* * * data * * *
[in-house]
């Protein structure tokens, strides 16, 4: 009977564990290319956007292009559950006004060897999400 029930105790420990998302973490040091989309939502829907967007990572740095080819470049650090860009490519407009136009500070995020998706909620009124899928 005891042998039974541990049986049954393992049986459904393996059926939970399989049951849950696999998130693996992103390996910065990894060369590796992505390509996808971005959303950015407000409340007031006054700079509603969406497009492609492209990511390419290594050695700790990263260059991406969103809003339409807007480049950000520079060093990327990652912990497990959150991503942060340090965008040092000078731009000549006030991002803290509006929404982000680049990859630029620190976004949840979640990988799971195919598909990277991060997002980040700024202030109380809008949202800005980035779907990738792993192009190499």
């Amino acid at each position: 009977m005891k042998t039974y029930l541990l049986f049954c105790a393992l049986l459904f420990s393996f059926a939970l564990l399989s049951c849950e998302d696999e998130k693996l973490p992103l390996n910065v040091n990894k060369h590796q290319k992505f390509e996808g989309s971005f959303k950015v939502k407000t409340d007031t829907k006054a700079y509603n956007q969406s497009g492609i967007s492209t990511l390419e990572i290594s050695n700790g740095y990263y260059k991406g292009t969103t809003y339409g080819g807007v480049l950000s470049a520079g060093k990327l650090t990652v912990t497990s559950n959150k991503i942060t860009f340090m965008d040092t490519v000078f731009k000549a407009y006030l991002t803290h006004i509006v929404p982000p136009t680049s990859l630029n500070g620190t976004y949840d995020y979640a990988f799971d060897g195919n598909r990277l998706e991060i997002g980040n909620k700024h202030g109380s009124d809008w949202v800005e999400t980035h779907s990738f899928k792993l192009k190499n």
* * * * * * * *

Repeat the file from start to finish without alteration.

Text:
[in-house]
């Protein structure tokens, strides 16, 4: 009977564990290319956007292009559950006004060897999400 029930105790420990998302973490040091989309939502829907967007990572740095080819470049650090860009490519407009136009500070995020998706909620009124899928 005891042998039974541990049986049954393992049986459904393996059926939970399989049951849950696999998130693996992103390996910065990894060369590796992505390509996808971005959303950015407000409340007031006054700079509603969406497009492609492209990511390419290594050695700790990263260059991406969103809003339409807007480049950000520079060093990327990652912990497990959150991503942060340090965008040092000078731009000549006030991002803290509006929404982000680049990859630029620190976004949840979640990988799971195919598909990277991060997002980040700024202030109380809008949202800005980035779907990738792993192009190499």
């Amino acid at each position: 009977m005891k042998t039974y029930l541990l049986f049954c105790a393992l049986l459904f420990s393996f059926a939970l564990l399989s049951c849950e998302d696999e998130k693996l973490p992103l390996n910065v040091n990894k060369h590796q290319k992505f390509e996808g989309s971005f959303k950015v939502k407000t409340d007031t829907k006054a700079y509603n956007q969406s497009g492609i967007s492209t990511l390419e990572i290594s050695n700790g740095y990263y260059k991406g292009t969103t809003y339409g080819g807007v480049l950000s470049a520079g060093k990327l650090t990652v912990t497990s559950n959150k991503i942060t860009f340090m965008d040092t490519v000078f731009k000549a407009y006030l991002t803290h006004i509006v929404p982000p136009t680049s990859l630029n500070g620190t976004y949840d995020y979640a990988f799971d060897g195919n598909r990277l998706e991060i997002g980040n909620k700024h202030g109380s009124d809008w949202v800005e999400t980035h779907s990738f899928k792993l192009k190499n």